A recent piece by FastCompany details the new direction that software giant Autodesk is moving at their Applied Research Lab at Pier 9 in San Francisco.
Autodesk, known primarily for its CAD, CAM and CAE software (Maya, AutoCAD, 3ds Max and Fusion 360), has had their Applied Research Lab tasked with moving beyond their comfort zone into robotics.
Robotics has long been an attendant technology within manufacturing and with other leading tech firms like Google investing heavily in it, Autodesk probably realized it had a major blind spot by not having a serious robotics strategy.
After discovering that much of Autodesk’s software is already being heavily used with robotics, particularly within the film industry, the Applied Research Lab determined that it was well positioned to begin changing the roles and abilities that robots have within manufacturing and other industries.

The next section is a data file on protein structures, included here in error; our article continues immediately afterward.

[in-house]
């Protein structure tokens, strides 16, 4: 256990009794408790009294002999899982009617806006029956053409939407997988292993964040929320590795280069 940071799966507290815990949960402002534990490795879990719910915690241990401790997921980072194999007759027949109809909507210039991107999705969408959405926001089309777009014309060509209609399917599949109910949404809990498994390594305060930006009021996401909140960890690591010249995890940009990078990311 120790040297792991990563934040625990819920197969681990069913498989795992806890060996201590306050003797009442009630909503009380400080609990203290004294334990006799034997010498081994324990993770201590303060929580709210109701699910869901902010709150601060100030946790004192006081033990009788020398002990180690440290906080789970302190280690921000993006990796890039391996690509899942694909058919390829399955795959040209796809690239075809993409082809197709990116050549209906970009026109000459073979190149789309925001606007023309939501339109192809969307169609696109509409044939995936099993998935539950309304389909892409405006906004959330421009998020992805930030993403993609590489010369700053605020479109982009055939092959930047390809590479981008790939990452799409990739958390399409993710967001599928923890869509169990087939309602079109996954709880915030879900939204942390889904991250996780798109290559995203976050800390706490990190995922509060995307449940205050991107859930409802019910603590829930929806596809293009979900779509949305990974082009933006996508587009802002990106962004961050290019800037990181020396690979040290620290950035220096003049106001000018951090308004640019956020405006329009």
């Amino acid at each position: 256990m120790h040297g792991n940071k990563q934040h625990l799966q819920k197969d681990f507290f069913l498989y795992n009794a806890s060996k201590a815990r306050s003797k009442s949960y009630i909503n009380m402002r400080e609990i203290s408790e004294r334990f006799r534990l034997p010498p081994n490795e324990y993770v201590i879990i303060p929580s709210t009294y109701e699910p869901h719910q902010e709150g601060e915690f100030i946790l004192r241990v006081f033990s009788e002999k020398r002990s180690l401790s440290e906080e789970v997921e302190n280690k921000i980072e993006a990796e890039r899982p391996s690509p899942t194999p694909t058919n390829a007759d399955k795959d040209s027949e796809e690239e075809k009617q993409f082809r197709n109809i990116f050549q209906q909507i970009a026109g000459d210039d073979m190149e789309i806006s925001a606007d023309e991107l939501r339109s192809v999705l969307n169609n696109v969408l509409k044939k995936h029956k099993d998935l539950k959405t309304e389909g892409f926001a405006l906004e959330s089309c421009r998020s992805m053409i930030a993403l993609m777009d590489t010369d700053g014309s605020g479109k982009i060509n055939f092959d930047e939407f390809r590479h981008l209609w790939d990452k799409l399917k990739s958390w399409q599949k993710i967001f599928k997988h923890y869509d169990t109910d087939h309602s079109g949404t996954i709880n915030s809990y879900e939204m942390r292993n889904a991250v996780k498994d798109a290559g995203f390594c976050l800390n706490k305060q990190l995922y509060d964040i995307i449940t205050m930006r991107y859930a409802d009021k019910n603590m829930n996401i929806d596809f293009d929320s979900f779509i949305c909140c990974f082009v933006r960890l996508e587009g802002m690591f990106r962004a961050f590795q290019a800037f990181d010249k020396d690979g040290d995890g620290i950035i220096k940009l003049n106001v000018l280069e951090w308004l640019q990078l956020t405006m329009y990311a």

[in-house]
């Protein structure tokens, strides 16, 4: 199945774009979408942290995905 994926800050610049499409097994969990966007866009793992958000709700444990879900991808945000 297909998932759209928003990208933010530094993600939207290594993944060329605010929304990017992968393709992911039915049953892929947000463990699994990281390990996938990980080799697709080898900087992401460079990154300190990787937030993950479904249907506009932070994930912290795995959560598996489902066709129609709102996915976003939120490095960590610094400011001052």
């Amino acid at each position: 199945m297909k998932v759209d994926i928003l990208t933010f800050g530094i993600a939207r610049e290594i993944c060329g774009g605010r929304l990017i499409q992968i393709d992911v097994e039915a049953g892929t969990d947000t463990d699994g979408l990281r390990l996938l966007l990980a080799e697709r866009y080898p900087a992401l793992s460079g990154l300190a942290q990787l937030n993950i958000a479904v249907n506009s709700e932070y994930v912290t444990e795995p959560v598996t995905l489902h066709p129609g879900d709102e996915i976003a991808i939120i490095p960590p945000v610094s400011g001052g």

As they began to explore robotics, the team at the Applied Research Lab recognized that a binary standard exists: humans are the problem solvers and robots are best-suited for strength and repetitive actions.
To break this presupposition, they decided to have the robots watch people and learn their tasks, styles of work and other nuances. To have the robots learn from people meant applying computer vision, sensing technologies and realizing that this was fundamentally a software problem rather than a hardware problem.
As Autodesk sees it, the future of robotics will only be made brighter by producing smarter software to make smarter robots who can learn visually from humans.
Read more at ENGINEERING.com